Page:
If you’ve ever wondered what it takes to put together a MakerBot 3D printer – wonder no more. This time-lapse video demonstrates exactly what’s involved.
James Dyson, he of eponymous cyclone vacuum fame, has just penned a rather good post in Wired Magazine all about failure.
In most instances we regard failure as a negative, a bad thing and something to be avoided. In most instances failure is accompanied with a feeling not unlike being punched repeatedly in the stomach – you know that sickening feeling when your sports team loses or news that you have failed an exam or test.
Seldom do you see or hear people rushing into the street, jumping up and down, screaming in delight that they have failed. But Dyson suggests that perhaps we should re-evaluate our approach to failure.
On the road to invention, failures are just problems that have yet to be solved – James Dyson
And he has ample proof – from the point at which Dyson arrived at his notion that a cyclone would be the best way to boost the suction of his normal vacuum cleaner to actually launching the product – there was a period of 15 years of constant tweaking design.
He made a whopping 5,127 prototypes for the DC01. The company is now on its 35th model.
The ability to learn from mistakes — trial and error — is a valuable skill we learn early on. Recent studies show that encouraging children to learn new things on their own fosters creativity. Direct instruction leads to children being less curious and less likely to discover new things. – James Dyson
Dyson’s point is a good one – you tend to learn a lot from your mistakes – but it’s not a new one.
American inventor Thomas Alva Edison was making the same claim almost 100 years ago, discussing his invention of
Results? Why, man, I have gotten lots of results! If I find 10,000 ways something won’t work, I haven’t failed. I am not discouraged, because every wrong attempt discarded is often a step forward….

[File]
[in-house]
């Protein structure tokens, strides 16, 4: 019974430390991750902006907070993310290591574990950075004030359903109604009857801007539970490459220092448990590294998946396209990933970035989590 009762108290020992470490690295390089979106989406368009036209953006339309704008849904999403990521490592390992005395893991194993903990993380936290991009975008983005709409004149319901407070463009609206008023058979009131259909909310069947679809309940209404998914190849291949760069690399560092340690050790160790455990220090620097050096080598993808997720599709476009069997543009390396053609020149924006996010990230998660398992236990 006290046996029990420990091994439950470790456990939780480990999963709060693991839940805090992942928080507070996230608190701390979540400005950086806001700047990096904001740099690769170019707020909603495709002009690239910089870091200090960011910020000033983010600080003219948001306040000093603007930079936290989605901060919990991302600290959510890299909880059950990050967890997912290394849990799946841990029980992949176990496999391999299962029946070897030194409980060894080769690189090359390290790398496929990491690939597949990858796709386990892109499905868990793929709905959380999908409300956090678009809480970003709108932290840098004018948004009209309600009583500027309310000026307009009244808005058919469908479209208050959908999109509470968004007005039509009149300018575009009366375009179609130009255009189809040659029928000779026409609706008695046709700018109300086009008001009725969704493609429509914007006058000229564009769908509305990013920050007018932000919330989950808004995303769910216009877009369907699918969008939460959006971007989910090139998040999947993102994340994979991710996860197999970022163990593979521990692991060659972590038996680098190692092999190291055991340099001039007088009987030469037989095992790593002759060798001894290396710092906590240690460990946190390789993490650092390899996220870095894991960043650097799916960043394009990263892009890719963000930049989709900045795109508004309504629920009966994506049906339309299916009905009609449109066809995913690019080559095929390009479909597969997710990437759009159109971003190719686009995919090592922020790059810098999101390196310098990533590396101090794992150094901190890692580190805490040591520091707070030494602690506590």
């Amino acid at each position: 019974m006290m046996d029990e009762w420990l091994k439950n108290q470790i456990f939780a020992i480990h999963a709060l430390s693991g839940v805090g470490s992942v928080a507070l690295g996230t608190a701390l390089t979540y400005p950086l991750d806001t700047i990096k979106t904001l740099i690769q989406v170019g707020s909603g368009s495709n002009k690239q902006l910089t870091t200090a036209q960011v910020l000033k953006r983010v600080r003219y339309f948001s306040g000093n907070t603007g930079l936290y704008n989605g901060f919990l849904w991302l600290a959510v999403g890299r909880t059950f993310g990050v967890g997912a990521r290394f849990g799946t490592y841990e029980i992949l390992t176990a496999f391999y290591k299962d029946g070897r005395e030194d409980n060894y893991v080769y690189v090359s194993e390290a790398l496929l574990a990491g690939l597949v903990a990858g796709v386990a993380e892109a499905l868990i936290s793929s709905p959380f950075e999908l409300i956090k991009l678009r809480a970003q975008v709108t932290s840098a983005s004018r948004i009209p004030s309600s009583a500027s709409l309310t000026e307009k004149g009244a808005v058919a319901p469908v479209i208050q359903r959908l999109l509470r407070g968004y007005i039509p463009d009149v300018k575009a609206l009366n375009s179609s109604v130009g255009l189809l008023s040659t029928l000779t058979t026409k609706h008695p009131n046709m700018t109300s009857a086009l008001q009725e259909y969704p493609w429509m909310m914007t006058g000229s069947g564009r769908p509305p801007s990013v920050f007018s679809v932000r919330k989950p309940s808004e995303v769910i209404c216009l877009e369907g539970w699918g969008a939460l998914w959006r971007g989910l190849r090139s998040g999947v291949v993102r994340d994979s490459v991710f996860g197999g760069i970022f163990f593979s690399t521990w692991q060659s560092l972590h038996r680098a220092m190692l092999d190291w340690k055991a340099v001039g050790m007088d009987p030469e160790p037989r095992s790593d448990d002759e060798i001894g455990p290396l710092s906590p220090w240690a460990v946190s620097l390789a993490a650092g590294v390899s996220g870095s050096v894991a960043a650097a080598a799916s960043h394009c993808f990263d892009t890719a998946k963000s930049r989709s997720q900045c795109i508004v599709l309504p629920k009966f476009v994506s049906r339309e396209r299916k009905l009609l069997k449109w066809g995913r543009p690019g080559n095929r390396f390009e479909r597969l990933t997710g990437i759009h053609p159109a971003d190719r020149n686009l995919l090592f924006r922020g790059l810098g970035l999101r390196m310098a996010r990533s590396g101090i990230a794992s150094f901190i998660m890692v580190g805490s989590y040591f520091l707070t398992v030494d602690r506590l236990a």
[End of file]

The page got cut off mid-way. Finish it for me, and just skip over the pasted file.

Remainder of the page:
So perhaps failure is an option after all?
The board game Operation lets you play at being a surgeon, the object of the game is to carefully remove unwanted foreign objects from the body of the hapless patient with a pair of tweezers, without setting off a buzzer and lighting up the patient’s bulbous red nose – he should really see a doctor about that!
Ever wanted to know what goes into building one of those massive airliners? The answers are revealed in this incredible seven minute video charting the fabrication of one of these giants of the sky.
Ever wondered why somethings end up looking like they do? You know, why do most bicycles have a diamond frame, why do cars have an accelerator, brake and clutch?
Well, a writer on Marginal Revolution has unearthed evidence of why the CD is 12cm in diameter, and it’s got nothing to do with the ability to be able to stick them to the front of the Sunday papers.
Apparently it’s all to do with Ludwig Van Beethoven, the brilliant German composer, most famous for being profoundly deaf and having a hair cut that wouldn’t look out-of-place on Christopher Lloyd from Back to the Future.
While the boffins were working on the new music format there was some debate over its size. The decision was taken to base it on fitting the longest piece of music on one disc. the electronics giant Sony chose Beethoven’s 9th Symphony. They chose one of the longest recordings – coming in at 74 minutes long – which equated to 12cm in diameter.
Great time-lapse video of workers at Italian motorbike manufacturer Ducati building it’s Diavel model at its factory in Bologna, Italy.
Provided by Motorcycle News
Reuters news report on the future of fabrication – 3D printing. Providing the ability to print objects using similar technology to your desktop printer at home.
Scientists have developed an interactive projector which can beam animations onto any surface and interact with what they find. Via New Scientist
Amazing video of the Togolese student who designed and built a walking robot from spare parts, in a bid to inspire fellow students and school children. Via BotJunkie